Mental health patient directories are full of ‘ghost’ providers, researchers say
Amid a surge in demand for mental health care, a new report from researchers at Oregon Health & Science University finds that nearly six of the 10 network providers listed in Oregon Medicaid provider directories do not are not actually available to see patients.
These ‘ghost’ networks compromise access to care for patients who need it most, according to the study published today in the July issue of the journal Health Affairs.
“If this represents the state of provider directories more broadly, it’s a huge concern for patients,” the lead author said. Jane M. Zhu, MD, assistant professor of medicine (general internal medicine and geriatrics) at the OHSU School of Medicine. “If the majority of providers aren’t actually accessible, it leads to delays and disruptions to the care and treatment people need.”
Zhu said the discovery, the first of its kind, highlights an overloaded system that too often fails to provide treatment for people with mental disorders.
“Medicaid is a major payer for mental health care in the United States, with enrollees disproportionately likely to have severe and persistent mental disorders, as well as complex social and medical needs that exacerbate barriers to care,” the authors write. authors.
Oregon’s findings may be relevant nationwide.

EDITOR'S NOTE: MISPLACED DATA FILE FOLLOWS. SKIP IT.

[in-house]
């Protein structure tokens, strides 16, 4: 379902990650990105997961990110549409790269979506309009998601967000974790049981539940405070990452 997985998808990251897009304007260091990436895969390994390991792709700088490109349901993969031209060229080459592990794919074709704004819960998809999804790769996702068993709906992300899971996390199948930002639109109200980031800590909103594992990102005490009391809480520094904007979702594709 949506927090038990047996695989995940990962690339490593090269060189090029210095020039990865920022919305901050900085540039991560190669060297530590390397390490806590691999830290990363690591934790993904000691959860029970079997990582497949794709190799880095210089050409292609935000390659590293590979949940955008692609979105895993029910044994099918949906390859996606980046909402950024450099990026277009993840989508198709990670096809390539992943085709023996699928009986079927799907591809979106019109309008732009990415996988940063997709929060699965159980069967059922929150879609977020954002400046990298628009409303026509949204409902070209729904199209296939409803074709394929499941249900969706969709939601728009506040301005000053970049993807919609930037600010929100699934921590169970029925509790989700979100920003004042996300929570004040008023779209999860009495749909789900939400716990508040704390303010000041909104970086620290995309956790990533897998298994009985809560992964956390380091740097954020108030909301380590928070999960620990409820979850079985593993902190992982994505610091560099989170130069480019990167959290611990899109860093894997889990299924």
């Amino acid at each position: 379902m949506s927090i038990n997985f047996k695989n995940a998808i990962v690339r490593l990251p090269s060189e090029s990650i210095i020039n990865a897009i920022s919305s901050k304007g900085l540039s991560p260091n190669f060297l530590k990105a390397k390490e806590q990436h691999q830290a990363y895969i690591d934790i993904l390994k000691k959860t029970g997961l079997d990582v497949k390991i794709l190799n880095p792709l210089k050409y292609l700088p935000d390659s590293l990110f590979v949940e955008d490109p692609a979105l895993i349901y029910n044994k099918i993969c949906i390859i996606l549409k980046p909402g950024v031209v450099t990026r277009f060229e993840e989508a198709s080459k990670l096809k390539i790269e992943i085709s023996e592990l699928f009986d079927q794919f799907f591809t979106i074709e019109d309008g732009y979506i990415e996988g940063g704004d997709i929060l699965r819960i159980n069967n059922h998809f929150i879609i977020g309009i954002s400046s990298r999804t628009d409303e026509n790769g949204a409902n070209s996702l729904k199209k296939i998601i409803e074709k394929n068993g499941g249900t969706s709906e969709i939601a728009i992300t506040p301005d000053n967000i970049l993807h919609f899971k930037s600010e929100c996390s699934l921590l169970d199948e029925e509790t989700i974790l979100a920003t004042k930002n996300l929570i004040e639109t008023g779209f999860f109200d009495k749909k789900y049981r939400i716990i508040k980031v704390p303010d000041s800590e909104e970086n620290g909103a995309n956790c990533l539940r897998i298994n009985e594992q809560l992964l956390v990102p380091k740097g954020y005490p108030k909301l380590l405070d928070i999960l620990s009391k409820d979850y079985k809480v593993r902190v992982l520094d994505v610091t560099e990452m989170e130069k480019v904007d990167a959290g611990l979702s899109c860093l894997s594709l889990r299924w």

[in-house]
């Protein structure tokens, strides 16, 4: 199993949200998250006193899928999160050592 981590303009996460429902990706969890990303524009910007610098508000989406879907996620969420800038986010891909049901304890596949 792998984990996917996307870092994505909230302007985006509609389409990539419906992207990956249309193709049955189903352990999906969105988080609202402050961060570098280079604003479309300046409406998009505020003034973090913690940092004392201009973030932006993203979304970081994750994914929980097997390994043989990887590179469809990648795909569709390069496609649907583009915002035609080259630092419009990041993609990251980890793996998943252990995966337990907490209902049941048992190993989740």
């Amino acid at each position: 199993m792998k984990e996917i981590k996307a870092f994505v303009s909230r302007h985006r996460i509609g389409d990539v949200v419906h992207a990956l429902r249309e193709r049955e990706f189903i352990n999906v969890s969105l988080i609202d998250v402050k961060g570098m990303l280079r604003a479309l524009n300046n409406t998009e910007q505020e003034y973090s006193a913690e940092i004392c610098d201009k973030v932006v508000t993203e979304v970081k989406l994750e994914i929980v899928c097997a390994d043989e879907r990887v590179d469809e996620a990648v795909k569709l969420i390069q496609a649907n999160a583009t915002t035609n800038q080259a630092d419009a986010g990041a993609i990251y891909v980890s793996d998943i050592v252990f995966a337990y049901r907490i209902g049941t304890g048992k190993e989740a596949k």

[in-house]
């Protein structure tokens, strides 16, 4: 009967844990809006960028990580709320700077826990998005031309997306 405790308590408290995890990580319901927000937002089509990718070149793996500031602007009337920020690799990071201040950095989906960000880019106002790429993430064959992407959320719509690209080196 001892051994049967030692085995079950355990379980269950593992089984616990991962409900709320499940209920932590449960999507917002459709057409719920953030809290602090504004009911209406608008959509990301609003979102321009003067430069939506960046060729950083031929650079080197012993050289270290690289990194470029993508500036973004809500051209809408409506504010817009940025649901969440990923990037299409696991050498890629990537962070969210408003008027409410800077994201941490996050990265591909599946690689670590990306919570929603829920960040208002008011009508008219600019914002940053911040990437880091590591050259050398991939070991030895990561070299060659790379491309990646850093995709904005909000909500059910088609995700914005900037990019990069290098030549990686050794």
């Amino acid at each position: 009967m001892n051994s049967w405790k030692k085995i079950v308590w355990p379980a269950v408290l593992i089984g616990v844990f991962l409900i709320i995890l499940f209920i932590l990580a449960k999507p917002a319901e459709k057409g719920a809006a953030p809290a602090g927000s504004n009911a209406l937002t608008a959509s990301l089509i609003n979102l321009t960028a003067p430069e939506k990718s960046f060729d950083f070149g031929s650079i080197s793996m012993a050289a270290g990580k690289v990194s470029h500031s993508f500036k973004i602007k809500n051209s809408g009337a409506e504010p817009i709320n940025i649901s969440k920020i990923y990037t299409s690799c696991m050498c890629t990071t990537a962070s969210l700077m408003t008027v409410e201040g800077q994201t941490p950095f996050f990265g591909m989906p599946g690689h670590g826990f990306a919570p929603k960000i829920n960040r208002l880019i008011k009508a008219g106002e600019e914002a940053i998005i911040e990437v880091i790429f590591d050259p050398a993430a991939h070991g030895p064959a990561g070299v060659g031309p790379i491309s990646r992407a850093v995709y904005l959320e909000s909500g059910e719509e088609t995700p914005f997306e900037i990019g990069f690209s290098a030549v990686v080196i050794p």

The study cited previous research noting that about half of Medicaid recipients with severe mental illness reported unmet medical needs. The phantom directories described in today’s review compound this problem.
“At least on paper, an assurance plan can point to vendor directories and say, ‘See, we have all these vendors that are part of our network under contract,'” Zhu said. “But if these directories don’t reflect the providers who are actually seeing patients, then what good are they? »
The inability to keep provider directories current and up-to-date may be the result of an administrative burden on medical clinics and insurers, Zhu said. Providers often change locations, retire, or stop taking Medicaid-covered patients. All of this can be difficult to follow.
Additionally, inaccurate provider networks have regulatory implications.
“Many states rely on provider directories to monitor how well a health plan’s provider network facilitates access to care,” Zhu said.
In a related study published last month in the American Journal of Managed Care, Zhu and co-authors found a range of network adequacy standards among state Medicaid programs and little enforcement of these standards across states. While 28 states had separate time-and-distance standards defined for mental and behavioral health care, only a third of Medicaid programs — 14 states — published separate access standards for the treatment of mental and behavioral disorders. substance use.
Besides administrative shortcomings in accurately monitoring access to providers, Zhu said the fact is that the country’s mental health care delivery system is severely constrained.
“We just need more mental health professionals to meet the demand,” she said.
President Joe Biden highlighted what he defines as a national mental health crisis during his State of the Union address in March.
In addition to Zhu, the co-authors of the study published today in Health Affairs to understand Christina J. Charlesworth and K. John McConnell from OHSU and Daniel Polsky from Johns Hopkins University in Baltimore.
The study published in the journal Health Affairs was supported by the National Institute of Mental Health of the National Institutes of Health, award 1K08MH123624.